Remembering a colleague

Anesthesiology department launches collaboration with Ghana hospital, honors Jennifer Cole

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Jessica Crawford, MD, (left) and Deborah Trigg, MD, provide anesthesia for a surgical patient at the Korle Bu Teaching Hospital in Ghana.

The Department of Anesthesiology at Washington University School of Medicine in St. Louis has established a partnership with the Korle Bu Teaching Hospital and faculty of the University of Ghana Medical School to help improve medical care in that African nation while providing training opportunities for anesthesiology residents and fellows.

The partnership is sending anesthesiology subspecialty teams to work at the Korle Bu Teaching Hospital in Accra, Ghana’s capital city. It is the only full-service teaching hospital in the southern part of the country and one of the largest teaching hospitals in West Africa. In addition to being the only hospital in the country with surgical cardiac services, including open-heart procedures, more than 10,000 babies are born at Korle Bu each year. The hospital also trains general and subspecialty physicians from all over Ghana and other countries in West Africa.

The project has been established to honor the memory of Jennifer Wray Cole, MD, who was an associate professor of anesthesiology and a pediatric anesthesiologist at St. Louis Children’s Hospital. Cole died July 2, 2011, from injuries sustained in a bicycling accident. She was 52.

“As a department, we had been trying to think of ways to honor Jennifer Cole since her death two years ago,” said Thomas E. Cox, MD, associate professor and vice chairman of education in the Department of Anesthesiology. “Jennifer had a personal interest in international health and medical education, so this international program was a wonderful way to remember her.”

“Jennifer had a personal interest in international health and medical education, so this international program was a wonderful way to remember her.”
— Thomas Cox, MD

Cox explained that Ghana is an attractive destination for Washington University faculty and trainees because it is an English-speaking country with a stable, democratic government and a warm, receptive culture. And because Korle Bu Teaching Hospital attracts some of the top students in West Africa, he believes the partnership can have an impact that will reach beyond Ghana.

Cox and David J. Murray, MD, the Carol B. and Jerome T. Loeb Professor and chief of pediatric anesthesiology at St. Louis Children’s Hospital, were the first faculty members on the Washington University team that worked at the hospital earlier this year. The pediatric team also included Jessica Crawford, MD, a pediatric anesthesiology fellow, and Deborah Trigg, MD, a senior anesthesiology resident. They spent four weeks in the African country developing education and quality-improvement programs in collaboration with the residents and faculty of the Korle Bu Teaching Hospital.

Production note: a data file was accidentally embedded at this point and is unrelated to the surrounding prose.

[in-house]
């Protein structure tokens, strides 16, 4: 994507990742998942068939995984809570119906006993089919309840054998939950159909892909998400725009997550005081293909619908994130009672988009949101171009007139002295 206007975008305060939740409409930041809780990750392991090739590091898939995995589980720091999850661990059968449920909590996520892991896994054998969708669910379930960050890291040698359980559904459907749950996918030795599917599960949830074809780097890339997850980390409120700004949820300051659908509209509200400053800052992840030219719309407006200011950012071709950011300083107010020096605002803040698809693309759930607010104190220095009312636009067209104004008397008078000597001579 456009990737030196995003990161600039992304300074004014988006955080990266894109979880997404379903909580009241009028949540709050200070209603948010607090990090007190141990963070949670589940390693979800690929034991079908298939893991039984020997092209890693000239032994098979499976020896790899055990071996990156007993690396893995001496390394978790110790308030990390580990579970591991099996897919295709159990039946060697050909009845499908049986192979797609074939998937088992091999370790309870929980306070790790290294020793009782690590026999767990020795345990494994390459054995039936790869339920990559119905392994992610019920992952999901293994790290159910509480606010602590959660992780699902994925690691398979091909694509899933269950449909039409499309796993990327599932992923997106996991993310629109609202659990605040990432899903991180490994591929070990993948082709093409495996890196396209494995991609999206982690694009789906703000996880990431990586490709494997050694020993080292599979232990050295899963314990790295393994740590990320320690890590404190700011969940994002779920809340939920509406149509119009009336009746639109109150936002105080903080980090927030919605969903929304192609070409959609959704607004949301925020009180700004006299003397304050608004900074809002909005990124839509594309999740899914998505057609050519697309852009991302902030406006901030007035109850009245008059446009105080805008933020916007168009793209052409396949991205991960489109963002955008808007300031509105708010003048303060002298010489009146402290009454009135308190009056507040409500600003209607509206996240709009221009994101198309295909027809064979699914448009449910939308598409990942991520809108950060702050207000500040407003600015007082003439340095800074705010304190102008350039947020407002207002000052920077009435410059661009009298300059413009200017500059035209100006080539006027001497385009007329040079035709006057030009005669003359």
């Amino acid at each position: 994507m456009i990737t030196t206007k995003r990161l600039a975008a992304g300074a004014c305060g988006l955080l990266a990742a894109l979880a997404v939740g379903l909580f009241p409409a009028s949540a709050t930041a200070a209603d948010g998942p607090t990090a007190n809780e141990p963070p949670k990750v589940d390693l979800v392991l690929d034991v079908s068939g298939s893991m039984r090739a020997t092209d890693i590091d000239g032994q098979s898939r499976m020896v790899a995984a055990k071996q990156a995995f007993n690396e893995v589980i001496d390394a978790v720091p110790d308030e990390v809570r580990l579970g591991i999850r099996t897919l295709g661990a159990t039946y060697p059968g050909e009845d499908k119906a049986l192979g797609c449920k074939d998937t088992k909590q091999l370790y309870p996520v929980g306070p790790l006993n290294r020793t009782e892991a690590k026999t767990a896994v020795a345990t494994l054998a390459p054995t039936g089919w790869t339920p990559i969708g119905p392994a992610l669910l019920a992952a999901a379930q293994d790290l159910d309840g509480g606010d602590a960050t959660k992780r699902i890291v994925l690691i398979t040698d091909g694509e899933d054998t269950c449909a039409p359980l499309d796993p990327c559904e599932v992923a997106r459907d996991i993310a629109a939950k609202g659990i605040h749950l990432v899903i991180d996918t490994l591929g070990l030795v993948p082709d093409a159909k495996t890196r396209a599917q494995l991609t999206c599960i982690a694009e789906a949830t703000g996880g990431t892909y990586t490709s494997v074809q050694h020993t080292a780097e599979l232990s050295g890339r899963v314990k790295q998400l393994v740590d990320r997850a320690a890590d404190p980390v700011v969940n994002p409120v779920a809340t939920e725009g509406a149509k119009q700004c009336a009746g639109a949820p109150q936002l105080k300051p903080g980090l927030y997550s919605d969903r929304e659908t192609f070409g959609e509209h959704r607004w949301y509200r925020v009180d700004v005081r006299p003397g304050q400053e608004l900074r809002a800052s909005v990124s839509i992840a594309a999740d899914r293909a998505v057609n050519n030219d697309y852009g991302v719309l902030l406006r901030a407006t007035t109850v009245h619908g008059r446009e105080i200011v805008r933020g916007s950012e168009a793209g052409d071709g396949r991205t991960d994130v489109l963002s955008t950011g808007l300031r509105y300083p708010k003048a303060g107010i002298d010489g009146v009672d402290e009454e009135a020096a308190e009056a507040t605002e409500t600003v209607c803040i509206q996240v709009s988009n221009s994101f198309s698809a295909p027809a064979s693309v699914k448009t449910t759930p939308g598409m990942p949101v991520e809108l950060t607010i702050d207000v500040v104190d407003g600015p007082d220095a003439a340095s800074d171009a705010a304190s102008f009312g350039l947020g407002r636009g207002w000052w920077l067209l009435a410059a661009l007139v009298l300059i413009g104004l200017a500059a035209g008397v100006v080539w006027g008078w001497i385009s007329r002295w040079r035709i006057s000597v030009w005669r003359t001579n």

“We want to develop a long-term partnership, which provides our trainees rewarding opportunities to collaborate with their Ghanaian colleagues on projects that benefit both groups,” Cox said. “Dr. Crawford and Dr. Trigg were able to bond with their Ghanaian counterparts while we were there, and that was wonderful to witness. Our hope is that the programs we develop will enable our Ghanaian colleagues to better care for their patients between our visits. We were pleased that on our first rotation in Ghana, we were able to get three new quality-improvement projects up and running.”

In addition, all of the Washington University specialists delivered lectures and provided bedside teaching for trainees. And more rotations are scheduled. Following this visit from the pediatric anesthesiology group, anesthesiologists and trainees from the Divisions of Obstetric Anesthesiology and of Cardiothoracic Anesthesiology will be traveling to Ghana for four-week rotations in January and April. In the future, physicians and trainees from critical care, pain management and other specialties also may rotate to the Korle Bu Teaching Hospital.

“Our hope is that each of our subspecialty groups can return on a regular basis to continue building relationships and developing programs,” he said. “In the future, we also may wish to explore the development of exchange programs, as well as joint training programs such as fellowships. Of course, there will be licensing and accreditation issues that will need to be addressed.”

Support for the Ghana program comes from the Jennifer Cole International Education Initiative Endowment Fund. Cox explained that as the Cole endowment grows, it may be possible to explore expansion of the international education initiative. Soon an application will be submitted to have Korle Bu Teaching Hospital approved as a permanent, international teaching site for the Department of Anesthesiology.


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